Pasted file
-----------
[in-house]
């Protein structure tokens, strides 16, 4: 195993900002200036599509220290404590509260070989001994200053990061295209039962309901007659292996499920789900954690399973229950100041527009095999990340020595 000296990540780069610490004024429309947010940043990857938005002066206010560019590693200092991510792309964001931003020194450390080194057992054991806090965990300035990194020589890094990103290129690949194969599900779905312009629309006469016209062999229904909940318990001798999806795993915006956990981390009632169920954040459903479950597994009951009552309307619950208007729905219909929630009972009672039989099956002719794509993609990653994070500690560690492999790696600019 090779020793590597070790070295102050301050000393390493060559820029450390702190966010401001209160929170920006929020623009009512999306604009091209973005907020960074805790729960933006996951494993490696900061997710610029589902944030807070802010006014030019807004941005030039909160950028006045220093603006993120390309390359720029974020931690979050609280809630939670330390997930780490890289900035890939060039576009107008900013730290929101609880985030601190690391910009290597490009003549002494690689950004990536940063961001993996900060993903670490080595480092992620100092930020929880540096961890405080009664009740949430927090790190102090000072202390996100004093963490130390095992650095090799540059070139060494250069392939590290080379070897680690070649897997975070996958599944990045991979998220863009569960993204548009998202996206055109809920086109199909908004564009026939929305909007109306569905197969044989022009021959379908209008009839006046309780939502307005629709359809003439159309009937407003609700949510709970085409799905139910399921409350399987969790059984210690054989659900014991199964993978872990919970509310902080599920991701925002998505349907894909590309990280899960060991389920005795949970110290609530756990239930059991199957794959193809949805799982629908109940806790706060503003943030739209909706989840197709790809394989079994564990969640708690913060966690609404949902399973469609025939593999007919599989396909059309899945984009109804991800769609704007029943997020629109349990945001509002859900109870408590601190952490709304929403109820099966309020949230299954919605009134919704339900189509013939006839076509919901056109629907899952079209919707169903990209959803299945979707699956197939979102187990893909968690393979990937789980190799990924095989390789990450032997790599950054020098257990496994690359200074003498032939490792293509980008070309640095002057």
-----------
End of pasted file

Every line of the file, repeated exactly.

[in-house]
């Protein structure tokens, strides 16, 4: 195993900002200036599509220290404590509260070989001994200053990061295209039962309901007659292996499920789900954690399973229950100041527009095999990340020595 000296990540780069610490004024429309947010940043990857938005002066206010560019590693200092991510792309964001931003020194450390080194057992054991806090965990300035990194020589890094990103290129690949194969599900779905312009629309006469016209062999229904909940318990001798999806795993915006956990981390009632169920954040459903479950597994009951009552309307619950208007729905219909929630009972009672039989099956002719794509993609990653994070500690560690492999790696600019 090779020793590597070790070295102050301050000393390493060559820029450390702190966010401001209160929170920006929020623009009512999306604009091209973005907020960074805790729960933006996951494993490696900061997710610029589902944030807070802010006014030019807004941005030039909160950028006045220093603006993120390309390359720029974020931690979050609280809630939670330390997930780490890289900035890939060039576009107008900013730290929101609880985030601190690391910009290597490009003549002494690689950004990536940063961001993996900060993903670490080595480092992620100092930020929880540096961890405080009664009740949430927090790190102090000072202390996100004093963490130390095992650095090799540059070139060494250069392939590290080379070897680690070649897997975070996958599944990045991979998220863009569960993204548009998202996206055109809920086109199909908004564009026939929305909007109306569905197969044989022009021959379908209008009839006046309780939502307005629709359809003439159309009937407003609700949510709970085409799905139910399921409350399987969790059984210690054989659900014991199964993978872990919970509310902080599920991701925002998505349907894909590309990280899960060991389920005795949970110290609530756990239930059991199957794959193809949805799982629908109940806790706060503003943030739209909706989840197709790809394989079994564990969640708690913060966690609404949902399973469609025939593999007919599989396909059309899945984009109804991800769609704007029943997020629109349990945001509002859900109870408590601190952490709304929403109820099966309020949230299954919605009134919704339900189509013939006839076509919901056109629907899952079209919707169903990209959803299945979707699956197939979102187990893909968690393979990937789980190799990924095989390789990450032997790599950054020098257990496994690359200074003498032939490792293509980008070309640095002057």